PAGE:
366478 Multi-scale Temporospatial Variability of the East Asian Summer Monsoon Stationary Frontal System: Observation versus its Representation in the GFDL HiRAM

Wednesday, 15 January 2020
Hall B1 (Boston Convention and Exhibition Center)
Yana Li, Sun Yat-sen University, Guangzhou, China; The Chinese University of Hong Kong, Hong Kong, Hong Kong; and Y. Deng, S. Yang, H. Zhang, Y. Ming, and Z. Shen

The Meiyu-Baiu front (MBF) is the primary weather system modulating the monsoonal rainfall in East Asia, and it exhibits pronounced variability across multiple temporal and spatial scales. A suite of new objective indices based upon daily reanalysis data are developed to characterize such variability, which include an “intensity” index effectively measuring the meridional gradient of equivalent potential temperature across the frontal zone, a “location” index documenting the central latitude and longitude of the front, and a “stationarity” index corresponding to the standard deviation of the daily central latitude. All these indices are characterized by strong interannual to interdecadal variations. Specifically, the MBF has shown a tendency of southwestward shift since the mid-1990s and become more stationary over southern China with reduced intraseasonal meandering. The western North Pacific subtropical high (WNPSH) is the main circulation feature affecting the location of the MBF on interannual timescales. On interdecadal timescales, enhanced activity of high latitude blocking over East Asia is often accompanied with a stronger but less stationary MBF while a negative phase of the Arctic Oscillation favors a southward-shifted and more stationary MBF.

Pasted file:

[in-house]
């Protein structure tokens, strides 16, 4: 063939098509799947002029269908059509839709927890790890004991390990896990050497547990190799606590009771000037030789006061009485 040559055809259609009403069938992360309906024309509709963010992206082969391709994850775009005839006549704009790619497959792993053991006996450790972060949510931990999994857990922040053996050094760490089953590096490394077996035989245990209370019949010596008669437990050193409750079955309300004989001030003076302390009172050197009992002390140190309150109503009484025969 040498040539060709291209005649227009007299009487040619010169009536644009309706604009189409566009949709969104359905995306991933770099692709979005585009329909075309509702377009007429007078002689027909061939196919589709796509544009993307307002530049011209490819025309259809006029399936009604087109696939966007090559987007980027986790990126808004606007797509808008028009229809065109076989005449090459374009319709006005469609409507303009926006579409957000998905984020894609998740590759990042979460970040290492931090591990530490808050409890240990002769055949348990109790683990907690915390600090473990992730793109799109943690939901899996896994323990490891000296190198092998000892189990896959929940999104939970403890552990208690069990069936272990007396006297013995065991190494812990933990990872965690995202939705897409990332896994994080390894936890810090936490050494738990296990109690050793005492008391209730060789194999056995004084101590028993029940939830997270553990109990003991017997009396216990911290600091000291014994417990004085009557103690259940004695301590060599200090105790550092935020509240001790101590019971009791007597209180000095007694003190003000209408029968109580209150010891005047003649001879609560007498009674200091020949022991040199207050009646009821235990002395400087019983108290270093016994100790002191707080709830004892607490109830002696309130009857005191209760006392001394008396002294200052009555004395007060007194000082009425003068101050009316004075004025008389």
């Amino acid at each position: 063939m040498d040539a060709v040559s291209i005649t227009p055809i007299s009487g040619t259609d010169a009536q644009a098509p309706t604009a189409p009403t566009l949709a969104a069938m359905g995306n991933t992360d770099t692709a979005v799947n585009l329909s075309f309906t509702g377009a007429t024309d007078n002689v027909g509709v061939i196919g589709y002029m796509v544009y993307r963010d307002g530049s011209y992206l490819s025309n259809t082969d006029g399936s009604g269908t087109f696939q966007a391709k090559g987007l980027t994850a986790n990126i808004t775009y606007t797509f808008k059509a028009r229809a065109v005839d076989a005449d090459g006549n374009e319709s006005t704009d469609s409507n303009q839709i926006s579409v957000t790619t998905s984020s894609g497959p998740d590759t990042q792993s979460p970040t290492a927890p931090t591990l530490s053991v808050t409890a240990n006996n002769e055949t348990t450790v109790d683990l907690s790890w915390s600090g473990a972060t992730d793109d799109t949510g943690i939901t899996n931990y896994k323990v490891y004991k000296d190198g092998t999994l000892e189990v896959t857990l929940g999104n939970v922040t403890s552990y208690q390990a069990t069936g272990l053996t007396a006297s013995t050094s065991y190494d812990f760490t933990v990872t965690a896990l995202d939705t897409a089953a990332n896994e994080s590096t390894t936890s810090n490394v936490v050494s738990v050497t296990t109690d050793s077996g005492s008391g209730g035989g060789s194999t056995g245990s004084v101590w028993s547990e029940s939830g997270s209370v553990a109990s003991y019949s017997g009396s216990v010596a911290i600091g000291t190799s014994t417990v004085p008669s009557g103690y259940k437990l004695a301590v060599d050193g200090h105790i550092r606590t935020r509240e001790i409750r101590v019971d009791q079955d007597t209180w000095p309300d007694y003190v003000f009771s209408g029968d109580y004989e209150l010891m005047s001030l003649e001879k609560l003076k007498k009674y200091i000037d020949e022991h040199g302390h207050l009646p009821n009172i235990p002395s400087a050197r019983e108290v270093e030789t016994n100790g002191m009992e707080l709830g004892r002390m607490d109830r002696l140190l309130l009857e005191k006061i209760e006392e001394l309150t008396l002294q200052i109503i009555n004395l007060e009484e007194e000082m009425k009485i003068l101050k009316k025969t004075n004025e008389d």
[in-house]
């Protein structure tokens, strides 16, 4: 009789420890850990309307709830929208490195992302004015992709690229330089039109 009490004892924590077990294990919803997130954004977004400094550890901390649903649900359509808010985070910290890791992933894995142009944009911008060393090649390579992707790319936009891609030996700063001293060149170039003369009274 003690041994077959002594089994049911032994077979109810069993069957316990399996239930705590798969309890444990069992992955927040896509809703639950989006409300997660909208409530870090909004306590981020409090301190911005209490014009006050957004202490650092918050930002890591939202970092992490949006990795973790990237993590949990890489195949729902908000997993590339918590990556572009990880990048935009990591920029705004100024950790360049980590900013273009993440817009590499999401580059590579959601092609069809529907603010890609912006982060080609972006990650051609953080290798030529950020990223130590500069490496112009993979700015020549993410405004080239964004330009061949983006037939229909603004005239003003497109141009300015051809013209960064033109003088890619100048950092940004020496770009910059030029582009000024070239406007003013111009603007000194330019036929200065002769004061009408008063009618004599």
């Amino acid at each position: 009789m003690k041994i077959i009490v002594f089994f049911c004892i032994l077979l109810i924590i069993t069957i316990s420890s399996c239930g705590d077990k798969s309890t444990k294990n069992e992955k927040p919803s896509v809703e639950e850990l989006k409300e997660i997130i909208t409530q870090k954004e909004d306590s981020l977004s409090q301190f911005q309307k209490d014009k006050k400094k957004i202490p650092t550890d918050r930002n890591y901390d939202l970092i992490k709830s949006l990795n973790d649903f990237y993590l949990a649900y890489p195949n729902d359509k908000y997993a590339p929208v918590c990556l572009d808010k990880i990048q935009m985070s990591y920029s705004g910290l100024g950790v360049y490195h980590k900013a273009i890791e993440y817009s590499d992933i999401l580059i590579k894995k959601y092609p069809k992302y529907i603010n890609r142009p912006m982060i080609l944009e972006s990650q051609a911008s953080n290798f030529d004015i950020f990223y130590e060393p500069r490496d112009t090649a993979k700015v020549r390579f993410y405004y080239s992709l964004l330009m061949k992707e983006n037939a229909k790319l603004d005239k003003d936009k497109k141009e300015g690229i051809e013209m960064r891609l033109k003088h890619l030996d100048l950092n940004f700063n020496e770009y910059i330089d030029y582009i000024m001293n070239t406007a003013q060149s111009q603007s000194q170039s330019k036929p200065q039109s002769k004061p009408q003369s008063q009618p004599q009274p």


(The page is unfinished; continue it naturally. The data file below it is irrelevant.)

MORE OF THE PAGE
This study further examines the representation of the multi-scale temporospatial variability of MBF in the High-Resolution Atmospheric Model (HiRAM) of the NOAA Geophysical Fluid Dynamics Laboratory (GFDL). Compared with the observed variability of the MBF in the ERA-Interim, HiRAM reproduces reasonably well the seasonal mean precipitation pattern and the seasonal migration of MBF. However, wet biases are found over the northern and eastern China and northern Japan, and dry biases extend from the southern China to the western North Pacific. These rainfall biases are directly tied to a northwestward bias in the model simulated seasonal mean location of MBF and this location bias is most pronounced in the month of May. In general, the MBF in HiRAM is more intense, located more northwestward, and more stationary with weaker interannual variations compared to the observed. A pronounced positive bias in the ocean-land surface pressure contrast over East Asia, largely manifested as the westward expansion of WNPSH, is hypothesized to be the main cause of the northwestward location bias of MBF in HiRAM. This bias in surface pressure contrast likely results from the missing of realistic air-sea interactions in the HiRAM simulations.

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